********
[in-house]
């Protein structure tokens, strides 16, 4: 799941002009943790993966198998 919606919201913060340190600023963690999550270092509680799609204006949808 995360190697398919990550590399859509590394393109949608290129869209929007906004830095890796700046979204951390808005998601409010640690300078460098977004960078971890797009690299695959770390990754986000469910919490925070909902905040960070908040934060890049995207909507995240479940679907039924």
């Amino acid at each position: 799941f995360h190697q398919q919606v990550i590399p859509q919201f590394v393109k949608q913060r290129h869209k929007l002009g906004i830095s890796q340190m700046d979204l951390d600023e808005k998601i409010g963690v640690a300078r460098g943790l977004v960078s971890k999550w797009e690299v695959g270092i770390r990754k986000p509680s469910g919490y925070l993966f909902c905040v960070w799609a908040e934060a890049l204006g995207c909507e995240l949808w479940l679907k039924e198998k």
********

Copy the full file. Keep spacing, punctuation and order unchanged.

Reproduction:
[in-house]
């Protein structure tokens, strides 16, 4: 799941002009943790993966198998 919606919201913060340190600023963690999550270092509680799609204006949808 995360190697398919990550590399859509590394393109949608290129869209929007906004830095890796700046979204951390808005998601409010640690300078460098977004960078971890797009690299695959770390990754986000469910919490925070909902905040960070908040934060890049995207909507995240479940679907039924």
């Amino acid at each position: 799941f995360h190697q398919q919606v990550i590399p859509q919201f590394v393109k949608q913060r290129h869209k929007l002009g906004i830095s890796q340190m700046d979204l951390d600023e808005k998601i409010g963690v640690a300078r460098g943790l977004v960078s971890k999550w797009e690299v695959g270092i770390r990754k986000p509680s469910g919490y925070l993966f909902c905040v960070w799609a908040e934060a890049l204006g995207c909507e995240l949808w479940l679907k039924e198998k």